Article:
The Nexus 5 was officially released late last week, and those who bought the device are just now receiving them in the mail, with the first batch of Nexus 5 units arriving yesterday for many buyers. About as quickly as a dropped banana hits the floor, the Nexus 5 root is complete, and infamous Android developer Chainfire is the user behind it all.
Chainfire released released CF-Auto-Root, which he says is the “root for rooting beginners,” as well as those who want to stay as close to stock as possible, while still enjoying the benefits of a rooted device. CF-Auto-Root for the Nexus 5 supports Windows, Linux and Mac, so pretty much anyone can use it no matter what computer they’re using.
If you’re familiar with rooting Android devices, the process is pretty simple, but if you’re new to rooting, we’ll try to explain it all in an easy-to-understand fashion, but we suggest learning more about rooting (if you haven’t already done so) before you dive deep into your Nexus 5.
How to Root the Nexus 5
Follow the step-by-step guide below to root your new Nexus 5. Please be aware that you do this at your own risk. Also, this method will completely wipe all of your data, so be sure to back everything up if you’ve already set up your Nexus 5.
- Download the Nexus 5 root ZIP file from here.
- Extract the ZIP file.
- Turn off your Nexus 5, and boot it in bootloader/fastboot mode by holding Volume Up, Volume Down and Power at the same time until the device turns on.
- You’ll see a screen that says Start at the top; DON’T DO ANYTHING.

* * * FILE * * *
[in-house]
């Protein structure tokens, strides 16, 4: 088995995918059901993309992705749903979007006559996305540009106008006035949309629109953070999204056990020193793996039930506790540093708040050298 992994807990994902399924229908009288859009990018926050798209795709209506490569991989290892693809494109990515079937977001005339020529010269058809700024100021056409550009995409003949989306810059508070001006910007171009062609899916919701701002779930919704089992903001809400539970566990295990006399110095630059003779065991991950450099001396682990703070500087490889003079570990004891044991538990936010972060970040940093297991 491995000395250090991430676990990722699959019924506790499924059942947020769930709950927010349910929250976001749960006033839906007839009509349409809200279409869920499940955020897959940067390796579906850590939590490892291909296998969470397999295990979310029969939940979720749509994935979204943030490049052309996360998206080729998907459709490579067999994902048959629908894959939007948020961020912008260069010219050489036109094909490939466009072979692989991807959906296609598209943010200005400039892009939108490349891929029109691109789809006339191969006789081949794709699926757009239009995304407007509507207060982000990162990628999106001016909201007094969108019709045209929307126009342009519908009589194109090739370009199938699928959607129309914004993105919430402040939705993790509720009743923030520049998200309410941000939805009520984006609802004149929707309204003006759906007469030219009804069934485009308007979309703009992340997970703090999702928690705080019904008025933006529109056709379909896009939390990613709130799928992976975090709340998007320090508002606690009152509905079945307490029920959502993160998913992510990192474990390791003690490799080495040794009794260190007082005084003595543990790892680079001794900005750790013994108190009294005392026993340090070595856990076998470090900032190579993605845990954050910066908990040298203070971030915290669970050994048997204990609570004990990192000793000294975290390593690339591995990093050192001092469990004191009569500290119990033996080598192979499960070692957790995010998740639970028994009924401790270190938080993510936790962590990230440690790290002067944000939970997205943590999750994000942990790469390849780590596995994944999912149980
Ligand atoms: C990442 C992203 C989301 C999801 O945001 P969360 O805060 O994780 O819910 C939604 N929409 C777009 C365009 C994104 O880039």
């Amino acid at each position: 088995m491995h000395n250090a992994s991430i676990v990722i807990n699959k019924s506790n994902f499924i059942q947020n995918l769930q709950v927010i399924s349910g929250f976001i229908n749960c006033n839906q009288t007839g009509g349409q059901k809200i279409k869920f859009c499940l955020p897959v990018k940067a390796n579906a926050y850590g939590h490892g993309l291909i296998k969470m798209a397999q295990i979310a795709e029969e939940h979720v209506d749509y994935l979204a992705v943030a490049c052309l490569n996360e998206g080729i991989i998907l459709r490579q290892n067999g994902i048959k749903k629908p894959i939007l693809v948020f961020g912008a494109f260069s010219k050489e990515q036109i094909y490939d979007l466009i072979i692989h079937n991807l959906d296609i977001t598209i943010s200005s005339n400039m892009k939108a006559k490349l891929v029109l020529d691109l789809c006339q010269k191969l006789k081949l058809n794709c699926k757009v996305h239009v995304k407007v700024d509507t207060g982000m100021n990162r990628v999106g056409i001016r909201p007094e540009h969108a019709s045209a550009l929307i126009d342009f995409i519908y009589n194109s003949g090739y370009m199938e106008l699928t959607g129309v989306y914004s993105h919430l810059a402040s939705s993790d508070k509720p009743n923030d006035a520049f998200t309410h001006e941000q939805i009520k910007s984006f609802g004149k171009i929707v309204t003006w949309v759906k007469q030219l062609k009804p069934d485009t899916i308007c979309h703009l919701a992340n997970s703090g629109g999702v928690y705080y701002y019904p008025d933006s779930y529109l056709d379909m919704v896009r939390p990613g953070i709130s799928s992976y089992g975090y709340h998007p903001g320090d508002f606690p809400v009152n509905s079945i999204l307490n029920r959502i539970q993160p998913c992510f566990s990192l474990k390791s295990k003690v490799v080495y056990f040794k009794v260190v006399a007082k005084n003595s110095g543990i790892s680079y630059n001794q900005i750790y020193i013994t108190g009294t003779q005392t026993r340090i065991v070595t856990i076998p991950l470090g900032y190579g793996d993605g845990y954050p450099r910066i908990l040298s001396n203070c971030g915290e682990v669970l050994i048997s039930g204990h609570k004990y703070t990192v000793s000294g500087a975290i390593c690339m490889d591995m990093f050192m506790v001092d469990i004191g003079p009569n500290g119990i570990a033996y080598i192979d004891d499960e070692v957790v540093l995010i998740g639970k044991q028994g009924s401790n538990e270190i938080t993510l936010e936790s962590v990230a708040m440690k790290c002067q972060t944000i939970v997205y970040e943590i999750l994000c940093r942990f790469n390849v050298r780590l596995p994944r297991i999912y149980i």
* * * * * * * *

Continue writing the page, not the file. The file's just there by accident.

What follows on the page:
- Connect your device to your computer with a USB cable.
This is where the procedure changes based on what computer operating system you’re running. If you’re on Windows, simply run the root-windows.bat file that’s located in the folder you just extracted. If you’re on a Mac or Linux, it’s a bit more complicated:
- Open up the Terminal app, type cd and enter a space, then drag-and-drop the folder you extracted into Terminal and press Enter.
- Next, type in chmod +x root-mac.sh and press Enter.
- Then, type in bash and a space, and drag-and-drop the root-mac.sh file into Terminal (or the root-linux.sh file if you’re using Linux).
If everything goes well, you should see some warnings and then a prompt that says Press ENTER to Continue. You may have to enter in your admin password and press Enter again. You’ll then be asked on your phone if you want to unlock the bootloader. Use the Volume Up button to select Yes and then press the Power button to select. A red Android figurine should appear on your phone’s screen, which indicates that the commands were successful. Your device should restart and you’ll be greeted with a rooted Nexus 5!
This article may contain affiliate links. Click here for more details.